Please do not misunderstand: I am not making light of three very serious crises besetting the world at this moment, the first two, especially, being public health crises of the most tragic order. But the total dominance of these stories, in what feels like endless news cycles at this point, is striking. Confusion and high emotions bordering on hysteria are becoming ever more prominent elements of these stories, and this is most unfortunate. Acknowledging that tragedies are occurring and feeling empathy for the victims is one thing. Following this with an appropriate – and helpful – response can be quite another. Achieving peace in the Middle East, especially in light of the U.S involvement of the past 50 years, is a great discussion topic, but not really appropriate to this space. Ebola as a public health issue has been mentioned here before, but this story continues to develop along lines whereby fear and hysteria seem to predominate – especially in the media – while sober, rational, even compassionate elements play a secondary role. It feels like too many people’s survival circuits – fight or flight, precognitive responses centered in the amygdala (also known as the “reptile brain”) – are working overtime here. The ebola crisis has deep roots in failed public health systems, which nowhere near describes the situation in this country, or any developed nation, for all the criticisms one may wish to make. At least lately, more is being said about the moral failure of the developed nations in not doing a better job of promoting modern and effective public health safety nets in all countries, even those in which we may not have economic or strategic interests. Appropriate action, here, would be one good consequence of the current tragedy. In contrast to all this, please note the recent timely and effective response, right here in Boston, to the unexpected closing of homeless shelters and drug recovery programs on Long Island (that bridge had looked pretty shaky for a long time already). People were placed elsewhere in short order; the director of the Pine Street Inn credits this success to contingency planning by Public Health officials. So, as Dorothy and the scarecrow and the tin man approached the spooky woods, the question of what dangers might lurk there got raised, which elicited the famous entertaining and quite hysterical response. And they were right! There was a lion! Only he was…cowardly. So much for hysteria.
John Dabrowski, LICSW
Neponset Health Center
&Geiger Gibson Community Health Center
A national campaign for healthy, affordable, and sustainable food is being celebrated by Neponset Health Center on October 23rd 2014
Food Day, the nationwide celebration and movement toward more healthy, affordable, sustainable food and a better food system, takes place in all 50 states and Massachusetts organizers are planning over 600 hundred activities across the state to celebrate. This is Neponset Health Center’s second year organizing events to celebrate food day. Last year staff, patients and community member took part in the State’s first Apple Crunch, with apples provided by the Boston Area Gleaners, an organization that recues surplus farm crops.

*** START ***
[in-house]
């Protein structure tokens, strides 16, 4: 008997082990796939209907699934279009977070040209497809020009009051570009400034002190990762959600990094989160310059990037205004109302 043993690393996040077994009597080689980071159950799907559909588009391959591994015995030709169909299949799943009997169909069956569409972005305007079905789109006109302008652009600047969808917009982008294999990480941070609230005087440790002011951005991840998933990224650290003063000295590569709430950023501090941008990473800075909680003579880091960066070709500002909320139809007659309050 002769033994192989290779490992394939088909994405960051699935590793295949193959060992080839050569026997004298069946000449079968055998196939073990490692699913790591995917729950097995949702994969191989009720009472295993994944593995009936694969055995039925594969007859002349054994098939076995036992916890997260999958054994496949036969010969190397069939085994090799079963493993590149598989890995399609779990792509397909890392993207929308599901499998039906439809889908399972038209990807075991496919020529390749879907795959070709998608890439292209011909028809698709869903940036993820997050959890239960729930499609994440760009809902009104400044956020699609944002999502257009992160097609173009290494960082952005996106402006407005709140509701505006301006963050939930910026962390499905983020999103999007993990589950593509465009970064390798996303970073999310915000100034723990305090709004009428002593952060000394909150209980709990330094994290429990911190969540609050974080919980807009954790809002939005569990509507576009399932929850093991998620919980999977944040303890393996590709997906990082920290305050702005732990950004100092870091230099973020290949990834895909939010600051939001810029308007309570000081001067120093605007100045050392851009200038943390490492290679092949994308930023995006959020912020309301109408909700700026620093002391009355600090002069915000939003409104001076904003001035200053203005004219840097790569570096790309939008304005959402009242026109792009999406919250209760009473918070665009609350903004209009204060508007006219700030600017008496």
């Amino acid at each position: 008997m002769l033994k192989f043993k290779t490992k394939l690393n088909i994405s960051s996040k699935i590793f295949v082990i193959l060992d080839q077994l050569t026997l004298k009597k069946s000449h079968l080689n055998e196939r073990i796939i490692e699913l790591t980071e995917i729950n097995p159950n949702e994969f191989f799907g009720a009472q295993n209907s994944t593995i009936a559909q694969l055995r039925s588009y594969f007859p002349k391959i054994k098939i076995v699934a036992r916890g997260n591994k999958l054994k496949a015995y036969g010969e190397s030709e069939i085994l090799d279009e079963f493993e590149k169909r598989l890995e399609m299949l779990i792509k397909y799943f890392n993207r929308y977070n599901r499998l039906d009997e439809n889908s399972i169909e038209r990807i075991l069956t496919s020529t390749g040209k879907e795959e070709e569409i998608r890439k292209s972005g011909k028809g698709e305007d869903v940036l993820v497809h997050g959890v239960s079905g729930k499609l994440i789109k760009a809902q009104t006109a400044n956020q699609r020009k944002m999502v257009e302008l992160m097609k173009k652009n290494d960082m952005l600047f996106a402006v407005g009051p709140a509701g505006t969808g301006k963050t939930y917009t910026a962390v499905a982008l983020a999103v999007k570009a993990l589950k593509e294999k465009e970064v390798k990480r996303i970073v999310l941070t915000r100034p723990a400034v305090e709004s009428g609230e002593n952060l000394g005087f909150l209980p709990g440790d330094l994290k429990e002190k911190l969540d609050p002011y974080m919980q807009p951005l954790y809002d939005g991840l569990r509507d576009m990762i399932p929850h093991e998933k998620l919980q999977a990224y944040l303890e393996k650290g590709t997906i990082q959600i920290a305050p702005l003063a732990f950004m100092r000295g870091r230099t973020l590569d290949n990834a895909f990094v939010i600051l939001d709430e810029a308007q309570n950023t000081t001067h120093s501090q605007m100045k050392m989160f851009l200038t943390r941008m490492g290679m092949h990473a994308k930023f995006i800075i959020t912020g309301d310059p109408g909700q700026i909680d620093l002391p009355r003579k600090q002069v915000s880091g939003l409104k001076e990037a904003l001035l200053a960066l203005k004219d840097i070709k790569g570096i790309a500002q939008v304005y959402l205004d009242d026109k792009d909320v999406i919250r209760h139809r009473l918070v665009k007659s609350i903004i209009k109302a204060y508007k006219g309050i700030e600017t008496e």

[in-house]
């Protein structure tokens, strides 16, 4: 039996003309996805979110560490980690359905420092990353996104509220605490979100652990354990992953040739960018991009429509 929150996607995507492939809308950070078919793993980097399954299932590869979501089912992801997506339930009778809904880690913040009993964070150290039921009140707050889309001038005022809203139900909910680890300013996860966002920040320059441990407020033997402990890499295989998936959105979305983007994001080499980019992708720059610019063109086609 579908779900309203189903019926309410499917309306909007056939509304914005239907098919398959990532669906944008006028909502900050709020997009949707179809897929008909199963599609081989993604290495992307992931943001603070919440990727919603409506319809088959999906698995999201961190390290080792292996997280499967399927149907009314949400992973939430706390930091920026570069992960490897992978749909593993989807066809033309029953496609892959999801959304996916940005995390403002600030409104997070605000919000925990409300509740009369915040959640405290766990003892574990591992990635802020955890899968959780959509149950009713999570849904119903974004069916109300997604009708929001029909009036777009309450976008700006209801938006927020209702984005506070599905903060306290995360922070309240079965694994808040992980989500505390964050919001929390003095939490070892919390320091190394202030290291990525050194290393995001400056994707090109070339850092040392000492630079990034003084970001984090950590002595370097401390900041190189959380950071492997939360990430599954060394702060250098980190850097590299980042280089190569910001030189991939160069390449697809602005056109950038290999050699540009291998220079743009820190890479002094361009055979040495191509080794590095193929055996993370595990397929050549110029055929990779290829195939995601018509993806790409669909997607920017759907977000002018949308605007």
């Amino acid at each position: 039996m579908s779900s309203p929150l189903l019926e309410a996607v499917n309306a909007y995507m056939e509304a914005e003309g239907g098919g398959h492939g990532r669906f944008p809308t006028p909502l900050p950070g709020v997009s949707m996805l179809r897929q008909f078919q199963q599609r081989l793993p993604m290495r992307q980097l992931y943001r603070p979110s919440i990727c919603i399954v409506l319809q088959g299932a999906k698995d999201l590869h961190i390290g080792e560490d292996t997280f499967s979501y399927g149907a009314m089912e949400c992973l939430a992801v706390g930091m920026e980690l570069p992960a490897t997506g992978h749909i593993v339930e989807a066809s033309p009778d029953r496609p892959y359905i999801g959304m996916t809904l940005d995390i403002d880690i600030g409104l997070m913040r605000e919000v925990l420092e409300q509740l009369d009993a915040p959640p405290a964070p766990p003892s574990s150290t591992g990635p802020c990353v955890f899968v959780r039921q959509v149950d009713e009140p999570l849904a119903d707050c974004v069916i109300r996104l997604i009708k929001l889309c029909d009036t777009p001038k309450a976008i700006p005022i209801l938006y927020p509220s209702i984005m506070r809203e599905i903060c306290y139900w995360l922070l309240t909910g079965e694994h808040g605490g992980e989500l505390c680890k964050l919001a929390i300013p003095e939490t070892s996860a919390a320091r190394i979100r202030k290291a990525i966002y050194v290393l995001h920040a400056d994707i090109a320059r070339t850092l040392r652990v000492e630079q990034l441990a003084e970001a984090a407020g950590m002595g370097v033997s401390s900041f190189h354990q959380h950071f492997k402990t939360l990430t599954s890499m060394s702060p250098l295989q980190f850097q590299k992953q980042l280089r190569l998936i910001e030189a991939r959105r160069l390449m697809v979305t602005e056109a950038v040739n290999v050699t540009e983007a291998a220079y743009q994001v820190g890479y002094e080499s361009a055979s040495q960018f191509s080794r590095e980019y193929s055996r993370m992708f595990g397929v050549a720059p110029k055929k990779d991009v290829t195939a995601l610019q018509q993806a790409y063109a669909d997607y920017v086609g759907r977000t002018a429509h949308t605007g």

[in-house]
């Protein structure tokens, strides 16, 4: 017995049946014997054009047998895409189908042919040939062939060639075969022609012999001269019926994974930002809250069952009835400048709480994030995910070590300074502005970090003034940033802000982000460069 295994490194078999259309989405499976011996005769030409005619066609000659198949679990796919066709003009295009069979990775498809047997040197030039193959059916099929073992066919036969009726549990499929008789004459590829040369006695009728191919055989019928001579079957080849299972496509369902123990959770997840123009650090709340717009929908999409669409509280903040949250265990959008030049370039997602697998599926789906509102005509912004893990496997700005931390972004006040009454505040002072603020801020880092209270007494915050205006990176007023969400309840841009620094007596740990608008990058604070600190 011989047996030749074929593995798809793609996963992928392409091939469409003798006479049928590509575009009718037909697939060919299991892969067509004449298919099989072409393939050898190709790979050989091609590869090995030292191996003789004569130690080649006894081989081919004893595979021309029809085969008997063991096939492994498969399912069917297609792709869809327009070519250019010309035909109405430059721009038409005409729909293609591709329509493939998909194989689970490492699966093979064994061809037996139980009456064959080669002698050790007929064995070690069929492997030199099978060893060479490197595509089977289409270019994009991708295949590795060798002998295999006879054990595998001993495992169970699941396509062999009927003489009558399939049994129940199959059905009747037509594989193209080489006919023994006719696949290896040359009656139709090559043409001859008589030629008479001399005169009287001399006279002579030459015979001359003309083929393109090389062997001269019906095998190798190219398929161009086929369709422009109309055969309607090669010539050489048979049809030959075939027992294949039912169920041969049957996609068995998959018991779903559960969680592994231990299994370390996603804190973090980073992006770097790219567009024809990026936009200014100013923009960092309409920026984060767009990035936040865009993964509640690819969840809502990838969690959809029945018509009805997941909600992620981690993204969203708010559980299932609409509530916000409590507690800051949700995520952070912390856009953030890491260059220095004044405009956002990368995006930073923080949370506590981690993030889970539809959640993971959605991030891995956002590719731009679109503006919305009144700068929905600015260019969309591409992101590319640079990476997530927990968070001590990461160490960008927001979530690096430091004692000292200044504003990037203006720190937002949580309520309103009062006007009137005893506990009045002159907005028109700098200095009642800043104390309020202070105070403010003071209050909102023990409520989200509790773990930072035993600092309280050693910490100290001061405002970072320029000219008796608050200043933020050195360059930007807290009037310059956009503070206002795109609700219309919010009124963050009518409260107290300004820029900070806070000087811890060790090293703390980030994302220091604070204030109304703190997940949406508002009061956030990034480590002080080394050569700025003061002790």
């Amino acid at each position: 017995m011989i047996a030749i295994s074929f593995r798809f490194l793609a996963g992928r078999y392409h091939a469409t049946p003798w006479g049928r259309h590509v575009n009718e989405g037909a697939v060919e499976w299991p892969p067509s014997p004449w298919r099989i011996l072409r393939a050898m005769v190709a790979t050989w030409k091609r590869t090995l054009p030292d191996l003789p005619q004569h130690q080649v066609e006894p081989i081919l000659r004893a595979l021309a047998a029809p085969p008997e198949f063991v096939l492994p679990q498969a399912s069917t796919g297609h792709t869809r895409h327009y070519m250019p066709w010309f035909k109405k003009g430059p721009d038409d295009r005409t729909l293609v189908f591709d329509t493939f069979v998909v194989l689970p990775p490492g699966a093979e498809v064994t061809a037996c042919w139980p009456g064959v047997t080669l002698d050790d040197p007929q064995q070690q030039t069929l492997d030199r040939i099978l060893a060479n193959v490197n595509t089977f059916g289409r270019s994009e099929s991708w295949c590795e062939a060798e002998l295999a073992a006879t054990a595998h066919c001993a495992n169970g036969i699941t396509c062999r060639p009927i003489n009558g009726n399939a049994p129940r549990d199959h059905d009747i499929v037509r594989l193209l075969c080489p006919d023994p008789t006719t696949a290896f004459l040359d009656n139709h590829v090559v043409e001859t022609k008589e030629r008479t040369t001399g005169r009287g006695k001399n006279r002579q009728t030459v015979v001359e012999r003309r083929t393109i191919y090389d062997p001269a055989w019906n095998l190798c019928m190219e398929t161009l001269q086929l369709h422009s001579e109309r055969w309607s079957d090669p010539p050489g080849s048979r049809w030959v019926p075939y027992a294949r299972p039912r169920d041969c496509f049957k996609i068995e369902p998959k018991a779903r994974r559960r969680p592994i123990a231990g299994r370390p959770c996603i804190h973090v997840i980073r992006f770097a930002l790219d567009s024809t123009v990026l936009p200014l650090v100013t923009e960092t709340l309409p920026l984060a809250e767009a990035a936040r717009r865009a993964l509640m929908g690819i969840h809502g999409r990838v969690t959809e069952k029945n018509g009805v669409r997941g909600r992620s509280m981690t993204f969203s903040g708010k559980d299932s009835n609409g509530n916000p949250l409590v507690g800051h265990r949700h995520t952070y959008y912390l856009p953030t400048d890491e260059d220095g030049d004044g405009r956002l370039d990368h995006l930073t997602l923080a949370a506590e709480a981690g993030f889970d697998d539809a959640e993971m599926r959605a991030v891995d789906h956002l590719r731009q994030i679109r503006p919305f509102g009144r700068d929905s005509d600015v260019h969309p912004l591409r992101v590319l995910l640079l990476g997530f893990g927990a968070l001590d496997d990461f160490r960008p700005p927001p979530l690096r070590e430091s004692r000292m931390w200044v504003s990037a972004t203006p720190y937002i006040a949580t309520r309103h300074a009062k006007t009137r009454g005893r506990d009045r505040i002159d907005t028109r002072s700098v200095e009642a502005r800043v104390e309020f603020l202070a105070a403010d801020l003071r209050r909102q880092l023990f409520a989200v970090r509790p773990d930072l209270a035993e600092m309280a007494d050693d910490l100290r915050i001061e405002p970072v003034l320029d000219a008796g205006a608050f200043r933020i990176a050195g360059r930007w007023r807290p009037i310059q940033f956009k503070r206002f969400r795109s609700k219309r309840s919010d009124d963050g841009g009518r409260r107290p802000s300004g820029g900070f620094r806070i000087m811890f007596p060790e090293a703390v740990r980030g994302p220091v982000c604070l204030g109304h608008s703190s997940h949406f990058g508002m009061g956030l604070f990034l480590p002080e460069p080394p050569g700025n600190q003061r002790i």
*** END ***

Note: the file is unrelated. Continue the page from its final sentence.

This year the WOW team (Working on Wellness – a worksite wellness initiative), has several excited events planned. The Fresh Truck, a mobile farmers market where staff, patients, community members and WIC participants can buy fresh produce will stop at the Health Center at 10am. The State’s second Apple Crunch will take place at 12:15pm, where staff will be joined by kids from Pope John Paul Academy. An information booth will provide nutrition information, healthy recipes as well as blood pressure screening. Film screening which include Ted Talks on Food Justice as well as “The Weight of the Nation” documentary (HBO) which is intended to increase people’s awareness of the health risks of being obese will take place at the Health Center throughout day.
The WOW team at Neponset Health Center is working to spread the message of choosing healthy locally produced food and advocating for policies that support productive and respectful food systems.
October 9th is National Depression Screening Day. The Centers for Disease Control and Prevention (CDC) estimates that 1 in 10 adults report experiencing depression. Help Yourself. Help Others. offers a free, anonymous online screening tool for college students, military and their family and members of the public. Click here to take the free depression screening.
If you would like to make an appointment with a behavioral health specialist at one of Harbor Health Services, Inc.’s health centers please call: 617-282-3200 (Boston) or 508-778-0300 (Hyannis).
The National Suicide Prevention Lifeline Phone Number is 1-800-273-8255